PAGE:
– The small computer chips in just about everything from weapon systems to IT platforms often take a long and winding supply chain journey before joining Department of Defense networks. Fedscoop reports.
— So the Navy has acquired a supply chain risk assessment tool from KSM Consulting in Indianapolis for quick analysis of its microelectronics and to serve as an example in monitoring broad supply chains for IT-related products.
To determine if a microelectronics product is safe for the Navy’s networks, analysts pore over documents that show if a company is vulnerable to adversary influence. Much of that requires collecting financial records, public data and private information held by the U.S. Department of Defense (DOD) — a process that on average takes around 80 hours of work.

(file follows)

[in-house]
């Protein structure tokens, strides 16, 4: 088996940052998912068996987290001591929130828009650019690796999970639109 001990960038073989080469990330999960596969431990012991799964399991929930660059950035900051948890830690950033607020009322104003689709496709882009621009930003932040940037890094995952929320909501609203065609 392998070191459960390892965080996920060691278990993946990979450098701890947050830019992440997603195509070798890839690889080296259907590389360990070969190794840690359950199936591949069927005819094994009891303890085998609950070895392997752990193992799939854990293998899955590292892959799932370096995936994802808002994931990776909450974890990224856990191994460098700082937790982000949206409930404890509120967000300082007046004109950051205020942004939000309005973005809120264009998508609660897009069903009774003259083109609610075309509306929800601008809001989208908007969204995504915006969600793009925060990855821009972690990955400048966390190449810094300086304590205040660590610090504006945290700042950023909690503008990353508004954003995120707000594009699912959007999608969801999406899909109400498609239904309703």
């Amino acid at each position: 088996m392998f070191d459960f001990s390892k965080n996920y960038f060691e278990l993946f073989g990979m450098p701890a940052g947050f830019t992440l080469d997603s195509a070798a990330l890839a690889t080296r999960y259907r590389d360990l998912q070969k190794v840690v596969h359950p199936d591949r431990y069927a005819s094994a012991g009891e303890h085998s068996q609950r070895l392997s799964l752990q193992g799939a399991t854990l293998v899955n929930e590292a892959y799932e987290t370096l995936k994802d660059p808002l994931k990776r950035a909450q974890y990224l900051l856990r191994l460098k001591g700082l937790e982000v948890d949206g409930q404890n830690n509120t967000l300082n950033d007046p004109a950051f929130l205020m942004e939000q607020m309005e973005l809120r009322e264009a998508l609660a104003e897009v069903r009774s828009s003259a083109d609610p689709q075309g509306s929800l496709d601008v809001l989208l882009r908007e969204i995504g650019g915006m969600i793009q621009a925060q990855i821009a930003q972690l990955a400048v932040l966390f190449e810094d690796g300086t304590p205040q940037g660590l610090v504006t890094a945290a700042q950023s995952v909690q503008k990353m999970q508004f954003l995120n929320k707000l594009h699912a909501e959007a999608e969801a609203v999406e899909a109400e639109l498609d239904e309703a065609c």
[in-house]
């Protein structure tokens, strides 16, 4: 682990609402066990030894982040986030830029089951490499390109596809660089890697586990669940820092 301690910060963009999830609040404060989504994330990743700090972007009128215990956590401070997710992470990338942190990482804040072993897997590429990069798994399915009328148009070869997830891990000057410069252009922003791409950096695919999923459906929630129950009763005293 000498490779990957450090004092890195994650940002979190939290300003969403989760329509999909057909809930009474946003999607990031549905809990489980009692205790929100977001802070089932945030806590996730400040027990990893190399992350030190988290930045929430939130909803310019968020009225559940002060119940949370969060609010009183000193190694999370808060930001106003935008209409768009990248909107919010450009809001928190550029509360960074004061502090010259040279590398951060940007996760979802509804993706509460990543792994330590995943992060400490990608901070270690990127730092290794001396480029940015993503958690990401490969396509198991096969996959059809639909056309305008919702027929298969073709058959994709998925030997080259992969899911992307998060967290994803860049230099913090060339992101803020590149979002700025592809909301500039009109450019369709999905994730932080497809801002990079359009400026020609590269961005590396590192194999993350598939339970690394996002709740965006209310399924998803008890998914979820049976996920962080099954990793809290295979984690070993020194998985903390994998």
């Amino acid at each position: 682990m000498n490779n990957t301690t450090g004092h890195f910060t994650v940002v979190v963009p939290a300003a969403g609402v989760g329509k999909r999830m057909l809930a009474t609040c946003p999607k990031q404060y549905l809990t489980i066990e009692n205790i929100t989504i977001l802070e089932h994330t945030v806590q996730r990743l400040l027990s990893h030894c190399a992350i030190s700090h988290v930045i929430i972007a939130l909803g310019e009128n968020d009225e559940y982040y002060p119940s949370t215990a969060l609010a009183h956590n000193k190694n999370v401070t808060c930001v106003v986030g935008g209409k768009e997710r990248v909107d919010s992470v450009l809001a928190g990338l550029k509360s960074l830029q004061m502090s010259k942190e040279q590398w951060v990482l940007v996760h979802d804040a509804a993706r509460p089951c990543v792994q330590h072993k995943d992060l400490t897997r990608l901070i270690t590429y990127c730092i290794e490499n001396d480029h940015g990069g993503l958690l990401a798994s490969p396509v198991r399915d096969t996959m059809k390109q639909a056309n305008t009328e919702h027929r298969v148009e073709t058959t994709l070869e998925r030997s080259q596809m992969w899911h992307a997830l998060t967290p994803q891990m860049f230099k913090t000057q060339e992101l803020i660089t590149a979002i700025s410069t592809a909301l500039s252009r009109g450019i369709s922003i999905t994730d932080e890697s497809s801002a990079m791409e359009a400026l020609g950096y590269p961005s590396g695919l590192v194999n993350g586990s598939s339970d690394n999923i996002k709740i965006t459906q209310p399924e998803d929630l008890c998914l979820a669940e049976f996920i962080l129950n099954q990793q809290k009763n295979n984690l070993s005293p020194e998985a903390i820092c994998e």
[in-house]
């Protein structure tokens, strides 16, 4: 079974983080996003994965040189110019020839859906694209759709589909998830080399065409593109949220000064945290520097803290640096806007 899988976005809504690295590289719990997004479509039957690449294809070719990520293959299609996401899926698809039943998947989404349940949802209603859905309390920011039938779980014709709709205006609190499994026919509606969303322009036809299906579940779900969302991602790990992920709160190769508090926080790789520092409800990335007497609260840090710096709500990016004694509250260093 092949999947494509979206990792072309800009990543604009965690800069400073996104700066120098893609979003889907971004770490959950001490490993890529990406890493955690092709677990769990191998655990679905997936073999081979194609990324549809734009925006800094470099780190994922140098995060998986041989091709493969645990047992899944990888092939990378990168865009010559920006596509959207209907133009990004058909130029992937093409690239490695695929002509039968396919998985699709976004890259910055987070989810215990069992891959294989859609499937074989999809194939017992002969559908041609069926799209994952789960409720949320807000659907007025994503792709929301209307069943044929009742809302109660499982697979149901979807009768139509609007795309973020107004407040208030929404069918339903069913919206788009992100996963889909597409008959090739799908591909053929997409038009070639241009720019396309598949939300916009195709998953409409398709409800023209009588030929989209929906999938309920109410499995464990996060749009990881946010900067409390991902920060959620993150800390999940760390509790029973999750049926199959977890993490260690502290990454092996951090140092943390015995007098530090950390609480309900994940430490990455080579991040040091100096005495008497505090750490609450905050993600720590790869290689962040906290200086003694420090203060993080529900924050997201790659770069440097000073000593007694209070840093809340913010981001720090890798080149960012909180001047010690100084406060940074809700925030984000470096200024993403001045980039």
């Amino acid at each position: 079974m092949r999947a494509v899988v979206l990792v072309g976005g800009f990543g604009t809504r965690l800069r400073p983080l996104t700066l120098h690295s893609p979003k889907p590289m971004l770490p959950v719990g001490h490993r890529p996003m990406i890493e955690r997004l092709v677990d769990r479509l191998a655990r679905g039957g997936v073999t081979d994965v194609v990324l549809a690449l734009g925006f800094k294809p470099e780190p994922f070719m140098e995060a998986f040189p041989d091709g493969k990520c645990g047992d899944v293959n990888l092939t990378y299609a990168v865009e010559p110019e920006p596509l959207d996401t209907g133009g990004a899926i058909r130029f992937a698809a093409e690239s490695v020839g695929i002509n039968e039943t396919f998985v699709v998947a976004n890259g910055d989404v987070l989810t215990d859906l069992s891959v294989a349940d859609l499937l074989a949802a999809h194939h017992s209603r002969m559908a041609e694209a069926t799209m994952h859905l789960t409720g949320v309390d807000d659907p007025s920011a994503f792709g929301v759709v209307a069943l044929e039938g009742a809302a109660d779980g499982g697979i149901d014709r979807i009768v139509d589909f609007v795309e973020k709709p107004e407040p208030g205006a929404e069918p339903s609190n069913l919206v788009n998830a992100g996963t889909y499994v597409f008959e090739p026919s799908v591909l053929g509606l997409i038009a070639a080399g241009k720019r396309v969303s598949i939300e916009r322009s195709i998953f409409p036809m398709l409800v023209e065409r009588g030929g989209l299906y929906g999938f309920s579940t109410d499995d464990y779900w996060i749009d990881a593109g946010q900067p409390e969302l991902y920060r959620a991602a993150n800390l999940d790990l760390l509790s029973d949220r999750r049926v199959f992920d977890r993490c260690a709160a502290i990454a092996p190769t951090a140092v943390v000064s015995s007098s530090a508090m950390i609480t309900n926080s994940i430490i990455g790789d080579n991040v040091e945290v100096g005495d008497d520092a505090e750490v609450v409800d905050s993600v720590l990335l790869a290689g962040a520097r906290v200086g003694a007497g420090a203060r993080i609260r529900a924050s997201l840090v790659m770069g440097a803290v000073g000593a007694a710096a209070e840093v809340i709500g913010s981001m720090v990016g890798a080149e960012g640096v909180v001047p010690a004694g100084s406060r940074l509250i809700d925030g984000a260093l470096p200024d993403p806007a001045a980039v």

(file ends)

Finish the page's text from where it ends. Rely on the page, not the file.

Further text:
The trusted-computing tool was acquired by Naval Surface Warfare Center-Crane Division in Crane, Ind., and is called the Automated Microelectronics Analysis & Reporting Optimization (AMARO) solution. It uses natural language processing to gather public and private information on companies in the microelectronics supply chain and extract important text to enable analysts to determine a company’s supply chain trustworthiness.